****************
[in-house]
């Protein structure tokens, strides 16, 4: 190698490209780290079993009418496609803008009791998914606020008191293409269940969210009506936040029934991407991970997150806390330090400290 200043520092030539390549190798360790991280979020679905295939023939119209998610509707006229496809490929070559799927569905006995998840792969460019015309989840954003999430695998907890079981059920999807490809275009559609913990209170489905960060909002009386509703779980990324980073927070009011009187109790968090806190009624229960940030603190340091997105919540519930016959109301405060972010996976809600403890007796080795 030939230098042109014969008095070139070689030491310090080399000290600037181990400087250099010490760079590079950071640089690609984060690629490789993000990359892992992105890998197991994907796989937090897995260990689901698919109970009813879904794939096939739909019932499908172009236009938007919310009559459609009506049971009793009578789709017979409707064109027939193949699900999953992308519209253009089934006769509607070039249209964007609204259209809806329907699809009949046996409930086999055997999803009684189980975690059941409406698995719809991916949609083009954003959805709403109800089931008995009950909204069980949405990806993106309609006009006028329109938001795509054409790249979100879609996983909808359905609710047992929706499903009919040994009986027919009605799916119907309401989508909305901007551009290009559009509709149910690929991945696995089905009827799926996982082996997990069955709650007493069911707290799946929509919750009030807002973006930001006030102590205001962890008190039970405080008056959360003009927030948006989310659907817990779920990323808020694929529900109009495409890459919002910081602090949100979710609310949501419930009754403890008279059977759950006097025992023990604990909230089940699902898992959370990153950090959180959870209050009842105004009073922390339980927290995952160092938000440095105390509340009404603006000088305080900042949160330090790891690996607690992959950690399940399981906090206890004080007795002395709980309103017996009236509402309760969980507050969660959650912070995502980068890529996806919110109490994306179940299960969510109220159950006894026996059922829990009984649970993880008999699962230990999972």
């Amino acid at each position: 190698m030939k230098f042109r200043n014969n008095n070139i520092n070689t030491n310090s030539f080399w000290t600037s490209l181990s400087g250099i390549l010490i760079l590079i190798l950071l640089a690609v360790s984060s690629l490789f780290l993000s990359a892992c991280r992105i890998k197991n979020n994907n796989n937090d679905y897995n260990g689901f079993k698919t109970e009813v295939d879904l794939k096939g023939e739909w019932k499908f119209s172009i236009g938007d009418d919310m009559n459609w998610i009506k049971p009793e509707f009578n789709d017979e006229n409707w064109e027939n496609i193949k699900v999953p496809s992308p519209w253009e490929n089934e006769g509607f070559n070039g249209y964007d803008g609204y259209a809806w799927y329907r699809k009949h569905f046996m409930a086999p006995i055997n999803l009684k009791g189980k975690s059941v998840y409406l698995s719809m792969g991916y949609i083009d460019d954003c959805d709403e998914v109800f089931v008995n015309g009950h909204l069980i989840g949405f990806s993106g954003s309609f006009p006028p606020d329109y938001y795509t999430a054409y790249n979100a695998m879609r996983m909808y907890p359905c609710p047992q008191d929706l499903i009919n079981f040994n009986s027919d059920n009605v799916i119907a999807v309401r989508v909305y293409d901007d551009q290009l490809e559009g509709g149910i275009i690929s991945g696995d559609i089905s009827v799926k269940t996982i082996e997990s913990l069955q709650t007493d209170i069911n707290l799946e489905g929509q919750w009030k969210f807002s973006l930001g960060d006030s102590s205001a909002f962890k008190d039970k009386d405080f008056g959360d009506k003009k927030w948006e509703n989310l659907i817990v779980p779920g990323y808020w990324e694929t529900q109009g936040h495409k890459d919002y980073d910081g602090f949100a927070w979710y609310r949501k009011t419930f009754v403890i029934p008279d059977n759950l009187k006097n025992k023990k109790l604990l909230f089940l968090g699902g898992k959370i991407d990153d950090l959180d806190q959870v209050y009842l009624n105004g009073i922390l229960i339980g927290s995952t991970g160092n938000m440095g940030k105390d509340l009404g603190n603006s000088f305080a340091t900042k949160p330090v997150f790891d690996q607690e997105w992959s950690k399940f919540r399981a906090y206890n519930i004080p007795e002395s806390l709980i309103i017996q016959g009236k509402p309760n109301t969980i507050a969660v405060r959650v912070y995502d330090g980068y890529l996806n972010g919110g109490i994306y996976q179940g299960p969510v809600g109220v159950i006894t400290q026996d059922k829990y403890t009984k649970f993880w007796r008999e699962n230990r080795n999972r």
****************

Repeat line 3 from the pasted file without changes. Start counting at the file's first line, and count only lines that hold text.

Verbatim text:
């Amino acid at each position: 190698m030939k230098f042109r200043n014969n008095n070139i520092n070689t030491n310090s030539f080399w000290t600037s490209l181990s400087g250099i390549l010490i760079l590079i190798l950071l640089a690609v360790s984060s690629l490789f780290l993000s990359a892992c991280r992105i890998k197991n979020n994907n796989n937090d679905y897995n260990g689901f079993k698919t109970e009813v295939d879904l794939k096939g023939e739909w019932k499908f119209s172009i236009g938007d009418d919310m009559n459609w998610i009506k049971p009793e509707f009578n789709d017979e006229n409707w064109e027939n496609i193949k699900v999953p496809s992308p519209w253009e490929n089934e006769g509607f070559n070039g249209y964007d803008g609204y259209a809806w799927y329907r699809k009949h569905f046996m409930a086999p006995i055997n999803l009684k009791g189980k975690s059941v998840y409406l698995s719809m792969g991916y949609i083009d460019d954003c959805d709403e998914v109800f089931v008995n015309g009950h909204l069980i989840g949405f990806s993106g954003s309609f006009p006028p606020d329109y938001y795509t999430a054409y790249n979100a695998m879609r996983m909808y907890p359905c609710p047992q008191d929706l499903i009919n079981f040994n009986s027919d059920n009605v799916i119907a999807v309401r989508v909305y293409d901007d551009q290009l490809e559009g509709g149910i275009i690929s991945g696995d559609i089905s009827v799926k269940t996982i082996e997990s913990l069955q709650t007493d209170i069911n707290l799946e489905g929509q919750w009030k969210f807002s973006l930001g960060d006030s102590s205001a909002f962890k008190d039970k009386d405080f008056g959360d009506k003009k927030w948006e509703n989310l659907i817990v779980p779920g990323y808020w990324e694929t529900q109009g936040h495409k890459d919002y980073d910081g602090f949100a927070w979710y609310r949501k009011t419930f009754v403890i029934p008279d059977n759950l009187k006097n025992k023990k109790l604990l909230f089940l968090g699902g898992k959370i991407d990153d950090l959180d806190q959870v209050y009842l009624n105004g009073i922390l229960i339980g927290s995952t991970g160092n938000m440095g940030k105390d509340l009404g603190n603006s000088f305080a340091t900042k949160p330090v997150f790891d690996q607690e997105w992959s950690k399940f919540r399981a906090y206890n519930i004080p007795e002395s806390l709980i309103i017996q016959g009236k509402p309760n109301t969980i507050a969660v405060r959650v912070y995502d330090g980068y890529l996806n972010g919110g109490i994306y996976q179940g299960p969510v809600g109220v159950i006894t400290q026996d059922k829990y403890t009984k649970f993880w007796r008999e699962n230990r080795n999972r």